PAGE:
Istanbul, Turkey – A Turkish court has extended the detention of philanthropist Osman Kavala, whose trial on charges related to the 2013 Gezi Park protests and the 2016 coup attempt has drawn keen interest from Western governments, and could jeopardise Turkey’s standing in the Council of Europe.
The court agreed with prosecutors who said Kavala, 64, should be kept in prison, where he has been since 2017, due to the seriousness of charges against him, and set the next hearing for November 26. Kavala faces life in prison if found guilty.
Representatives of the European Union, as well as diplomats from half a dozen European countries and the United States, were on hand to observe the hearing in a court in Istanbul on Friday.
Kavala and 51 other defendants are facing a range of charges, from espionage to membership of “terror” groups, to trying to violently overthrow the government, dating as far back as 2013, when Istanbul witnessed large protests against the government. The decision to try them en masse has been condemned by rights groups.
Turkey has ignored several decisions from the European Court of Human Rights (ECHR) to release Kavala, and faces losing its membership or voting rights in the Council of Europe as a result.
“What is striking about the charges brought against me is not merely the fact that they are not based on any evidence. They are allegations of a fantastic nature based on conspiracy theories overstepping the bounds of reason,” Kavala told the court via video link from a prison just outside Istanbul.
“I hope that the merging of the lawsuits would serve to a better understanding of the threats facing the Turkish judiciary. I hope Turkey never sees such an indictment prepared again.”
Emma Sinclair-Webb of Human Rights Watch, which is also closely following the trial, slammed the merging of lawsuits in a statement on Twitter.
“Merging Osman Kavala’s trial with an unrelated one that preceded it by over 3 years gave another excuse to prolong his detention,” she said.
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Acquittals and retrial
Kavala was first detained in October 2017, but a formal indictment against him did not come until March 2019, when he and other rights advocates and journalists were accused of being behind protests in 2013 at Istanbul’s Gezi Park that President Recep Tayyip Erdogan has often described as an attempt to overthrow him.
Those charges also alleged the 2013 Gezi protests were orchestrated by George Soros, and the Open Society Foundation, the Turkish chapter of which Kavala was a founding member.
Kavala, and his alleged conspiracy with Soros, became a frequent topic in President Erdogan’s public speeches.
In February 2020, Kavala was acquitted and ordered released, but hours later Turkish prosecutors filed additional charges, alleging he was part of a conspiracy with the US-based scholar, Fethullah Gulen, whom Ankara blames for orchestrating a failed 2016 coup.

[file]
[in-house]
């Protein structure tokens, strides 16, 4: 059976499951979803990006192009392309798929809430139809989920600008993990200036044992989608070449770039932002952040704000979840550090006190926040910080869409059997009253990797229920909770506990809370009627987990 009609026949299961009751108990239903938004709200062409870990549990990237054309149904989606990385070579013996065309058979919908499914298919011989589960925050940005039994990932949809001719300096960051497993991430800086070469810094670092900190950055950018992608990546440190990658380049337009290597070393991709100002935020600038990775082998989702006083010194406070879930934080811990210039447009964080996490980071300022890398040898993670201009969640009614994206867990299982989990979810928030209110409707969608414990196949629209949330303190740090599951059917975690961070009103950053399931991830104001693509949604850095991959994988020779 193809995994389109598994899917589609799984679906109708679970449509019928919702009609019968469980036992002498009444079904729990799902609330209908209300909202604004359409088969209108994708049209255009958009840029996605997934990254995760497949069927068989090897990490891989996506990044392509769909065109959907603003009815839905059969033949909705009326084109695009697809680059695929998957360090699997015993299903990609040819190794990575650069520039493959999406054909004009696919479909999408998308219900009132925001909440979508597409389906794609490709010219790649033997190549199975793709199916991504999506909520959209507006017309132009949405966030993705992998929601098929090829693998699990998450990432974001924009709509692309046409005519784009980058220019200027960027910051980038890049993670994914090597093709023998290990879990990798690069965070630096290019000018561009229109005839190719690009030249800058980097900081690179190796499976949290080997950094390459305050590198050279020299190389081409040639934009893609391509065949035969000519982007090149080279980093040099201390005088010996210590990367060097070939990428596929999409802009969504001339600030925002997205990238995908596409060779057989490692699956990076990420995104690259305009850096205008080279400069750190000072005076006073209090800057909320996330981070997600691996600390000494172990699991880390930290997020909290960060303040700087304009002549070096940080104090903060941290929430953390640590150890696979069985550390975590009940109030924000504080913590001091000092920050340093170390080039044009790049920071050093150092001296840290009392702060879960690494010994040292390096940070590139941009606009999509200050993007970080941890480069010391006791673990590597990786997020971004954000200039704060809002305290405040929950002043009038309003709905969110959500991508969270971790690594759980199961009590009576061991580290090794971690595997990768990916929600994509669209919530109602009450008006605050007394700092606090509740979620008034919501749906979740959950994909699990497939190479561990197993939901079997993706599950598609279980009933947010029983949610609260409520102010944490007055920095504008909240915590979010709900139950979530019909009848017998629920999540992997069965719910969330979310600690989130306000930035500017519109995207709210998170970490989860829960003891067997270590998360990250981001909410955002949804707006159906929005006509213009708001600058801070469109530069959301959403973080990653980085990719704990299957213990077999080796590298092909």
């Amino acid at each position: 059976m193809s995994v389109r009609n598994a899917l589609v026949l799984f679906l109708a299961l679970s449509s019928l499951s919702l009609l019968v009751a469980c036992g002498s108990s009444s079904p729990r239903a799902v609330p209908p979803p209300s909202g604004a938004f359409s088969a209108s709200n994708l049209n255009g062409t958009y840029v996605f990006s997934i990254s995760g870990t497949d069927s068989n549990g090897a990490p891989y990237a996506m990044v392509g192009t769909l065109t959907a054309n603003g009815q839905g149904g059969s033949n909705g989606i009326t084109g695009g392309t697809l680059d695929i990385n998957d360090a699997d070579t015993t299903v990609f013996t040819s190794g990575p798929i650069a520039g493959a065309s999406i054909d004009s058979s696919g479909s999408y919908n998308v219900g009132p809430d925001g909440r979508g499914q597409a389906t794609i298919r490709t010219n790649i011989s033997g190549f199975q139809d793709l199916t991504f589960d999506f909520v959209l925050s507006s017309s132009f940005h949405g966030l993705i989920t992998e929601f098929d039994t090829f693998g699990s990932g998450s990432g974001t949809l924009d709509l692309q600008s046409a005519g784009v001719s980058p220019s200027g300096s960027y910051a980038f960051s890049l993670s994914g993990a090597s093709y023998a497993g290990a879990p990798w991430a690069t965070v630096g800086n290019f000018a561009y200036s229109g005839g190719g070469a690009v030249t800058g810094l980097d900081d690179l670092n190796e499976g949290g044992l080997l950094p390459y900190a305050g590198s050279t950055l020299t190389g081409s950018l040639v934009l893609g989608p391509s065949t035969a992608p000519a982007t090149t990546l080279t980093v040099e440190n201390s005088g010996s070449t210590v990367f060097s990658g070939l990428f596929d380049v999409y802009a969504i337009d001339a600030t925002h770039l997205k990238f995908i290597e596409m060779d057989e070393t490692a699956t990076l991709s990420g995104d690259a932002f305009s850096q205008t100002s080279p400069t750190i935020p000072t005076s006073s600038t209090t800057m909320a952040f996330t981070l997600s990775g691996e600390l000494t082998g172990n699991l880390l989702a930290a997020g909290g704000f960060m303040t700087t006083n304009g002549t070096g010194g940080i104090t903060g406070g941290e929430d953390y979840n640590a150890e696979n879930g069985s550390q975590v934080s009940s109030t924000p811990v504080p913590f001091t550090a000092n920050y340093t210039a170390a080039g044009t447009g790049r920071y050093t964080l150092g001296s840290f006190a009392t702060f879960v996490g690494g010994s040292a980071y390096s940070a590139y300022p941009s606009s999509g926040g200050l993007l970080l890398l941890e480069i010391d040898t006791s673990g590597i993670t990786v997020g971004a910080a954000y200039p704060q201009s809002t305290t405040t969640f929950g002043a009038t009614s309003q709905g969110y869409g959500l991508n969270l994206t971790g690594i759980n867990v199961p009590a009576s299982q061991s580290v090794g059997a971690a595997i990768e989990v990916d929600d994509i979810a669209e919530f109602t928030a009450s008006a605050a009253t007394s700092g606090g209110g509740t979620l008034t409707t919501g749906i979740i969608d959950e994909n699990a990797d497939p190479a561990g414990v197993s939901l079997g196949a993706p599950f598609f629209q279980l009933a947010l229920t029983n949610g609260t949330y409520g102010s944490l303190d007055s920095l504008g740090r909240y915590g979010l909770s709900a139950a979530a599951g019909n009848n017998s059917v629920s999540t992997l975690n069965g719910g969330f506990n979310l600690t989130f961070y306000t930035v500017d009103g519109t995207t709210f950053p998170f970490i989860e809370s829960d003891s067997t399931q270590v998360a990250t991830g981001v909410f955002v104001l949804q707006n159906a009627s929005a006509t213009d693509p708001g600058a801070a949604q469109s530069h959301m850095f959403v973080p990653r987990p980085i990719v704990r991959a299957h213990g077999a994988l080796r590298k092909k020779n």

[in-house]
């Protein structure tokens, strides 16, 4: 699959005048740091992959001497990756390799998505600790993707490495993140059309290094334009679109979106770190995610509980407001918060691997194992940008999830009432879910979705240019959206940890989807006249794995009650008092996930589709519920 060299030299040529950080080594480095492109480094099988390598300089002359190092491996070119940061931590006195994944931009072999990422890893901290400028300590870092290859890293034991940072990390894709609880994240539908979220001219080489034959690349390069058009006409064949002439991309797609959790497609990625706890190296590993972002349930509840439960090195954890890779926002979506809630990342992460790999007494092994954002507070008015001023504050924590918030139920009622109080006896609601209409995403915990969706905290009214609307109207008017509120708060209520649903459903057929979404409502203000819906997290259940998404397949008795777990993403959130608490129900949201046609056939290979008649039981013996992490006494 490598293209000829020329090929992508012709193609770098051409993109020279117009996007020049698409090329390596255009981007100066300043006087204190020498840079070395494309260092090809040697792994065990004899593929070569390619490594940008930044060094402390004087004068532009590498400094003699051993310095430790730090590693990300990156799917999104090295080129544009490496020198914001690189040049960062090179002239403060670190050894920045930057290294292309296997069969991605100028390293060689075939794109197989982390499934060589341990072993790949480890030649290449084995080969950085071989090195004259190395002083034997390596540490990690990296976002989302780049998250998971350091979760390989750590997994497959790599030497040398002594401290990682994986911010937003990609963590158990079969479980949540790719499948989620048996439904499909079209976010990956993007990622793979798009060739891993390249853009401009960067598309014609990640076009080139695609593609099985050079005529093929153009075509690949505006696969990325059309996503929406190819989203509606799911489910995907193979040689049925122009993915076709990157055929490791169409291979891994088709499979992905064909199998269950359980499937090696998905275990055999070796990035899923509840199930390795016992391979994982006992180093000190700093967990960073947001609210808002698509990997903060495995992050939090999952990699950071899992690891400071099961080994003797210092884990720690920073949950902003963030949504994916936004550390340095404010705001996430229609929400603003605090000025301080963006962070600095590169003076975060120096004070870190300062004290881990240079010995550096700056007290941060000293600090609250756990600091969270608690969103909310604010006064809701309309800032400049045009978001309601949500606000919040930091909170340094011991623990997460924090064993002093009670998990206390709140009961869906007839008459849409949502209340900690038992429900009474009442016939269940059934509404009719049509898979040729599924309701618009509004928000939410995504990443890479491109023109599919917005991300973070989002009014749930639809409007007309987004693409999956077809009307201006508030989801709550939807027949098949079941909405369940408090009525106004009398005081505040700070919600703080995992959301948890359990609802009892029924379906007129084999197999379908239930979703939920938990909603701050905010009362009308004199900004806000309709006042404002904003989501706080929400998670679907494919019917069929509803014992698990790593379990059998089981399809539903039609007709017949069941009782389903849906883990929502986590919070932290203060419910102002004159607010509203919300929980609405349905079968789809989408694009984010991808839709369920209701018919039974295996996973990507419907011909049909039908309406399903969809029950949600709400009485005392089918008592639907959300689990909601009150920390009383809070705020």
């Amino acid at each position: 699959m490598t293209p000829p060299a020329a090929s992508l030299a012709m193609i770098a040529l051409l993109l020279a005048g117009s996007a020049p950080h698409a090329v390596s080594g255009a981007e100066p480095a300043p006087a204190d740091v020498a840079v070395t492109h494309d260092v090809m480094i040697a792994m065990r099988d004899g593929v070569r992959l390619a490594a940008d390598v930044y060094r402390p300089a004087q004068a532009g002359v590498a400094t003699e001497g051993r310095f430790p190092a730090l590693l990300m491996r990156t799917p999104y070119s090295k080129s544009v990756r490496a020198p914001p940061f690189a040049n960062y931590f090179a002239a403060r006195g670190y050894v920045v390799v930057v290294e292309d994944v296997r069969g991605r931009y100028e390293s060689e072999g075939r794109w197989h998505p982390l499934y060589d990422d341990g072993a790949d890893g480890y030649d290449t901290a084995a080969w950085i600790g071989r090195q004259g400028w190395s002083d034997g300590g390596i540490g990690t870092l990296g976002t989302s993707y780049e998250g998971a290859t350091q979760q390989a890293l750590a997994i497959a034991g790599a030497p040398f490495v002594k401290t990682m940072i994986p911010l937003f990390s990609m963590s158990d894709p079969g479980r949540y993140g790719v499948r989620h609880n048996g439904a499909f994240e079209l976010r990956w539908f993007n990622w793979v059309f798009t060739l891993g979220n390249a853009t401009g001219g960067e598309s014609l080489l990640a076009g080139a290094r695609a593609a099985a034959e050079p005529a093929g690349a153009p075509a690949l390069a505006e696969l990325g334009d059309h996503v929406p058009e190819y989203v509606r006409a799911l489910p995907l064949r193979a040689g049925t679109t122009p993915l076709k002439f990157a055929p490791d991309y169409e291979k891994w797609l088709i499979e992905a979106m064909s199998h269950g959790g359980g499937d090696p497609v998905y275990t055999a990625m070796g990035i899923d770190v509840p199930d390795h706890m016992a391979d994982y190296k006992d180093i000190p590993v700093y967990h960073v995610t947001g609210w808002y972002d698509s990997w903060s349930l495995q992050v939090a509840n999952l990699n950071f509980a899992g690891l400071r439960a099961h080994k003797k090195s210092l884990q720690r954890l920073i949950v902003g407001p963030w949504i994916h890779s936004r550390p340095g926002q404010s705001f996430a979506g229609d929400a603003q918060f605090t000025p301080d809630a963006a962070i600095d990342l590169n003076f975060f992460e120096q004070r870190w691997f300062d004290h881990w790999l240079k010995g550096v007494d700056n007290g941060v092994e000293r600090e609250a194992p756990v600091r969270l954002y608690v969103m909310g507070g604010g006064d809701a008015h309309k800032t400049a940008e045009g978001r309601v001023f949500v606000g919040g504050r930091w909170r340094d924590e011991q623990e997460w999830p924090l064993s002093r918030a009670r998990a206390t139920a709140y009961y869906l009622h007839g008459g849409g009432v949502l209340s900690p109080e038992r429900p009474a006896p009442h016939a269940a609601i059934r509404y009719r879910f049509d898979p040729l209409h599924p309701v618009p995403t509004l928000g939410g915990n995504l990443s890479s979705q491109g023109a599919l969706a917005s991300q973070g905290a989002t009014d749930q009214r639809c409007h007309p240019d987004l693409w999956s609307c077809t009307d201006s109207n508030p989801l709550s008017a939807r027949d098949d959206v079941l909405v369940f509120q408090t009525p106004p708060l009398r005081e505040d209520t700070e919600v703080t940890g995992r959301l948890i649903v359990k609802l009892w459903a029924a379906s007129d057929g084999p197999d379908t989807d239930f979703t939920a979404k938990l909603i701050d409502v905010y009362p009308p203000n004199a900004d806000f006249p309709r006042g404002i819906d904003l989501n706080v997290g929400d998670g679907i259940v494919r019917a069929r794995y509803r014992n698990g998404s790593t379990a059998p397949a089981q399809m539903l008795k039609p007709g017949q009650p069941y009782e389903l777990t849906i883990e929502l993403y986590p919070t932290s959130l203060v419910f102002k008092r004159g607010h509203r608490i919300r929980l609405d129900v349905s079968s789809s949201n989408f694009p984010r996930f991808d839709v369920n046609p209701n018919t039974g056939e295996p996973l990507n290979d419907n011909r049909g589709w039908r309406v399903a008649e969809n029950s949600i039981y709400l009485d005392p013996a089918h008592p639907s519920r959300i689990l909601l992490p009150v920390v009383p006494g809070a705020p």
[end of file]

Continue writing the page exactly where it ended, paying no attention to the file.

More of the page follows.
That indictment relies partly on secret evidence, as well as mobile phone signals and other evidence to tie Kavala with an American academic, Henri Barkey, who is being tried in absentia.
Rights groups have called the case “absurd”, and Kavala has told court hearings that “my life experience, my world views and ethical values do not allow me to support coups”.
In March, Kavala told Reuters news agency that “the claim that I planned, directed and financed the Gezi protests was an extremely fantastical one”.
The subsequent charges he was involved in the 2016 coup attempt, Kavala told Reuters, were “properly surrealist fiction”.
The case against Kavala has continued to expand over the years, with prosecutors successfully merging it with other dossiers related to the 2013 Gezi protests as well as the 2016 coup attempt.
The current trial includes 51 other defendants, including 35 fans of the Istanbul-based football club Besiktas who are accused of attempting to overthrow the state during the Gezi protests.
While all 35 were acquitted of the charges in 2015, that decision was overturned in April and the case was subsequently merged with Kavala’s trial.
Rights groups say the merger of several different cases with Kavala’s is part of a strategy by the government to prolong the philanthropist’s detention and make it more difficult to hear detailed defences from each party.
Kavala’s case has been followed closely by European governments and the US, and calls for his release at the diplomatic level have gone unheeded by Ankara over the years.
“The specious charges against Kavala, his ongoing detention, and the continuing delays in the conclusion of his trial, including through the merger of cases against him, undermine respect for the rule of law and democracy,” US State Department spokesman Ned Price said in February.
The Turkish Foreign Ministry responded at the time by saying “no country or person can give orders to Turkish courts about legal proceedings”.
Turkey, which has long sought to become an EU member, is a member of the Council of Europe, and a signatory to the European Convention on Human Rights (ECHR).
As a result, court cases in Turkey can be appealed to the ECHR, whose rulings are binding on Turkey as long as it remains a full member of the Council of Europe.
The ECHR’s rulings to free Kavala, as well as several other prominent defendants on trial in Turkey, have been ignored by Ankara, however.
In September, the Council of Europe’s Committee of Ministers said it would vote in a meeting at the end of November on whether to formally start infringement proceedings against Turkey.
The Council would ask the ECHR to formally declare if Turkey has violated the convention on human rights, then decide on whether to suspend the country from the body altogether.
Europe is Turkey’s largest trade partner. Turkey would become the second country, after Azerbaijan, to face infringement proceedings by the body.